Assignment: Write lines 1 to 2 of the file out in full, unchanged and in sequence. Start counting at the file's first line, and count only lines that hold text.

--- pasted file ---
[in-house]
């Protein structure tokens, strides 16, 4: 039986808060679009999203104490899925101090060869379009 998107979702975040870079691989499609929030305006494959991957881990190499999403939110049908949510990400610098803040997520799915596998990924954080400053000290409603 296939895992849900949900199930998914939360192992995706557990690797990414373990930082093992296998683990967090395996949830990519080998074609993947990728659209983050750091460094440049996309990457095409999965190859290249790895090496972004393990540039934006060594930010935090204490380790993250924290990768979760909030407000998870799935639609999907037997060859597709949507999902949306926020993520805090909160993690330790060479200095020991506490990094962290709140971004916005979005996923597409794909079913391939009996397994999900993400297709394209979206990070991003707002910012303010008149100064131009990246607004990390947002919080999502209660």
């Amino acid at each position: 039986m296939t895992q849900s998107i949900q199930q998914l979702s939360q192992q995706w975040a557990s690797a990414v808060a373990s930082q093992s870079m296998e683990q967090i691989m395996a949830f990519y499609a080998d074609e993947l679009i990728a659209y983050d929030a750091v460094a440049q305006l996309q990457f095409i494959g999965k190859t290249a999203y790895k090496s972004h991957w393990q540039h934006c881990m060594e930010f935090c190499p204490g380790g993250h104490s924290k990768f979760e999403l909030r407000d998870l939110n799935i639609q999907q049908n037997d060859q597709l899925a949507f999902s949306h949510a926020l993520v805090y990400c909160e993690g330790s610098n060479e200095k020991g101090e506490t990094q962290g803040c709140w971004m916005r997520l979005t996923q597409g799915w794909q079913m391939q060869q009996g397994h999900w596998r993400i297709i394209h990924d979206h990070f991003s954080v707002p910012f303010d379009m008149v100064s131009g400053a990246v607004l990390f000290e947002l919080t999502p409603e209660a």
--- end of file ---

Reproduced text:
[in-house]
């Protein structure tokens, strides 16, 4: 039986808060679009999203104490899925101090060869379009 998107979702975040870079691989499609929030305006494959991957881990190499999403939110049908949510990400610098803040997520799915596998990924954080400053000290409603 296939895992849900949900199930998914939360192992995706557990690797990414373990930082093992296998683990967090395996949830990519080998074609993947990728659209983050750091460094440049996309990457095409999965190859290249790895090496972004393990540039934006060594930010935090204490380790993250924290990768979760909030407000998870799935639609999907037997060859597709949507999902949306926020993520805090909160993690330790060479200095020991506490990094962290709140971004916005979005996923597409794909079913391939009996397994999900993400297709394209979206990070991003707002910012303010008149100064131009990246607004990390947002919080999502209660």